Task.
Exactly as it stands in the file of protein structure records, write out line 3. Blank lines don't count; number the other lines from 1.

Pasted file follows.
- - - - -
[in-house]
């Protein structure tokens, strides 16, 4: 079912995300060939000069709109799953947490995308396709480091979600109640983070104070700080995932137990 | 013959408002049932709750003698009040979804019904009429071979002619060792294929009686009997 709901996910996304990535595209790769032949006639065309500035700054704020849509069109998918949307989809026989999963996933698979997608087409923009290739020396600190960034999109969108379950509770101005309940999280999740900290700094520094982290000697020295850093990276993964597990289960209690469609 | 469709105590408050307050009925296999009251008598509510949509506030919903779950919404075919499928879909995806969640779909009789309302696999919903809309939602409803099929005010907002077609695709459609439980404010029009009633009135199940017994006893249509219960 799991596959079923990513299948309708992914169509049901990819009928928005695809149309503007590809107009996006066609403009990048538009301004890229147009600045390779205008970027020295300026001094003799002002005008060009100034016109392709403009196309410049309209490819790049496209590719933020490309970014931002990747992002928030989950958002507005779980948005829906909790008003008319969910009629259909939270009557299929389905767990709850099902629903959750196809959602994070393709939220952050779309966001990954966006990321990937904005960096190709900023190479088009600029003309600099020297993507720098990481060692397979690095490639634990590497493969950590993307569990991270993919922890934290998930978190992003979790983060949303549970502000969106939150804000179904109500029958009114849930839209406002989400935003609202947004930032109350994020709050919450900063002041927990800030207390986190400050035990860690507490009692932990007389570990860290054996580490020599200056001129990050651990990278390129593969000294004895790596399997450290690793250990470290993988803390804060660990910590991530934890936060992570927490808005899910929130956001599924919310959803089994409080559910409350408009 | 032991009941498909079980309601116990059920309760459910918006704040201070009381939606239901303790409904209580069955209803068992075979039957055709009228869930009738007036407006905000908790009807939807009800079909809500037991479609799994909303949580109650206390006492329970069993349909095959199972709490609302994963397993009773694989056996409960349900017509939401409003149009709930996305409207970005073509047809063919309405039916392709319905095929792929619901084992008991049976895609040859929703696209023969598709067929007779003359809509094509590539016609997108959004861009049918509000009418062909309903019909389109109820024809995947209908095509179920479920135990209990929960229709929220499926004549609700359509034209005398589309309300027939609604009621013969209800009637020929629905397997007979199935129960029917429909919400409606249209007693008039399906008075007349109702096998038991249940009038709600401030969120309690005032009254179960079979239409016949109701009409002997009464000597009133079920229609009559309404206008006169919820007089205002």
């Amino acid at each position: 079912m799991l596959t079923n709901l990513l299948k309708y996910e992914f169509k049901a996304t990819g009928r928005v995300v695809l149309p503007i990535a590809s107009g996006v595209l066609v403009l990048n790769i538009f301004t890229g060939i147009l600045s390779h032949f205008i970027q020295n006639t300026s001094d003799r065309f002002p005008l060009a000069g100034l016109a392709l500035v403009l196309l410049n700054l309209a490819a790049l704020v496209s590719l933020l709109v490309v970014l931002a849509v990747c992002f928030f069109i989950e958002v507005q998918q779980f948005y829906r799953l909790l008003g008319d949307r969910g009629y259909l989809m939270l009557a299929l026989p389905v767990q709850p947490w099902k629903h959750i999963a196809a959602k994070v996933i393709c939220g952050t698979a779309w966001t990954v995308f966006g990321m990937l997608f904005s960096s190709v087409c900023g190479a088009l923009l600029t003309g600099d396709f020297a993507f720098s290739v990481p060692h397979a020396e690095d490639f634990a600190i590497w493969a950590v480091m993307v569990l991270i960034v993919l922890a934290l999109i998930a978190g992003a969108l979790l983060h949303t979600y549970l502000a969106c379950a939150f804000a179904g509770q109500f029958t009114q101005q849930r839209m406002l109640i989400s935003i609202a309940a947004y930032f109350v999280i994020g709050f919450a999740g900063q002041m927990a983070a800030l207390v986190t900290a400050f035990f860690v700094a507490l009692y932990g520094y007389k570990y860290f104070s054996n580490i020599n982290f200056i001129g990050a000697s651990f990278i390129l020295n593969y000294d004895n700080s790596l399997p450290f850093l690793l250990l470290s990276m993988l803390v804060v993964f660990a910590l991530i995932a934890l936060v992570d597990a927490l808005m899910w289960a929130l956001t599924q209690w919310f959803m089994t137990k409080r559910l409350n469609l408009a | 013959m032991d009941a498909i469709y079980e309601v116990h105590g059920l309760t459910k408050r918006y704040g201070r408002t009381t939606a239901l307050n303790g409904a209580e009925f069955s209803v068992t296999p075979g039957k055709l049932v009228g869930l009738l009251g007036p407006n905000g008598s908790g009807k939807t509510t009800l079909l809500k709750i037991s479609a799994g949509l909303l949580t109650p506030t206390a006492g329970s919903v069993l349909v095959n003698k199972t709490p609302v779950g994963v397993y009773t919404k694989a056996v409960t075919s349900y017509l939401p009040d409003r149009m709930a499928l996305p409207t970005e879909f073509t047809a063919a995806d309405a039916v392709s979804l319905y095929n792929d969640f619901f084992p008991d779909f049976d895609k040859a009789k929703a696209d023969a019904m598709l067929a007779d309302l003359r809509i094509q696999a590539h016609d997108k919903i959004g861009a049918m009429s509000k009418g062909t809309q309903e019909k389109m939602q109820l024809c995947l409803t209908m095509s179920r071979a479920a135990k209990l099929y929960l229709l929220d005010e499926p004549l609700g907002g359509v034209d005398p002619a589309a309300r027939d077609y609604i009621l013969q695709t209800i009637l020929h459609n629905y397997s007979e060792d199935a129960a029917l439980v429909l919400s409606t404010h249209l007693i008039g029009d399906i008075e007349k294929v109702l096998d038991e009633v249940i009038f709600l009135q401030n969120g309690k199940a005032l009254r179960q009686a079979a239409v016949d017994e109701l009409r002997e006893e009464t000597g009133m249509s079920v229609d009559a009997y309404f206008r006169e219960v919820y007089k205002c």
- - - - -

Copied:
């Amino acid at each position: 079912m799991l596959t079923n709901l990513l299948k309708y996910e992914f169509k049901a996304t990819g009928r928005v995300v695809l149309p503007i990535a590809s107009g996006v595209l066609v403009l990048n790769i538009f301004t890229g060939i147009l600045s390779h032949f205008i970027q020295n006639t300026s001094d003799r065309f002002p005008l060009a000069g100034l016109a392709l500035v403009l196309l410049n700054l309209a490819a790049l704020v496209s590719l933020l709109v490309v970014l931002a849509v990747c992002f928030f069109i989950e958002v507005q998918q779980f948005y829906r799953l909790l008003g008319d949307r969910g009629y259909l989809m939270l009557a299929l026989p389905v767990q709850p947490w099902k629903h959750i999963a196809a959602k994070v996933i393709c939220g952050t698979a779309w966001t990954v995308f966006g990321m990937l997608f904005s960096s190709v087409c900023g190479a088009l923009l600029t003309g600099d396709f020297a993507f720098s290739v990481p060692h397979a020396e690095d490639f634990a600190i590497w493969a950590v480091m993307v569990l991270i960034v993919l922890a934290l999109i998930a978190g992003a969108l979790l983060h949303t979600y549970l502000a969106c379950a939150f804000a179904g509770q109500f029958t009114q101005q849930r839209m406002l109640i989400s935003i609202a309940a947004y930032f109350v999280i994020g709050f919450a999740g900063q002041m927990a983070a800030l207390v986190t900290a400050f035990f860690v700094a507490l009692y932990g520094y007389k570990y860290f104070s054996n580490i020599n982290f200056i001129g990050a000697s651990f990278i390129l020295n593969y000294d004895n700080s790596l399997p450290f850093l690793l250990l470290s990276m993988l803390v804060v993964f660990a910590l991530i995932a934890l936060v992570d597990a927490l808005m899910w289960a929130l956001t599924q209690w919310f959803m089994t137990k409080r559910l409350n469609l408009a | 013959m032991d009941a498909i469709y079980e309601v116990h105590g059920l309760t459910k408050r918006y704040g201070r408002t009381t939606a239901l307050n303790g409904a209580e009925f069955s209803v068992t296999p075979g039957k055709l049932v009228g869930l009738l009251g007036p407006n905000g008598s908790g009807k939807t509510t009800l079909l809500k709750i037991s479609a799994g949509l909303l949580t109650p506030t206390a006492g329970s919903v069993l349909v095959n003698k199972t709490p609302v779950g994963v397993y009773t919404k694989a056996v409960t075919s349900y017509l939401p009040d409003r149009m709930a499928l996305p409207t970005e879909f073509t047809a063919a995806d309405a039916v392709s979804l319905y095929n792929d969640f619901f084992p008991d779909f049976d895609k040859a009789k929703a696209d023969a019904m598709l067929a007779d309302l003359r809509i094509q696999a590539h016609d997108k919903i959004g861009a049918m009429s509000k009418g062909t809309q309903e019909k389109m939602q109820l024809c995947l409803t209908m095509s179920r071979a479920a135990k209990l099929y929960l229709l929220d005010e499926p004549l609700g907002g359509v034209d005398p002619a589309a309300r027939d077609y609604i009621l013969q695709t209800i009637l020929h459609n629905y397997s007979e060792d199935a129960a029917l439980v429909l919400s409606t404010h249209l007693i008039g029009d399906i008075e007349k294929v109702l096998d038991e009633v249940i009038f709600l009135q401030n969120g309690k199940a005032l009254r179960q009686a079979a239409v016949d017994e109701l009409r002997e006893e009464t000597g009133m249509s079920v229609d009559a009997y309404f206008r006169e219960v919820y007089k205002c």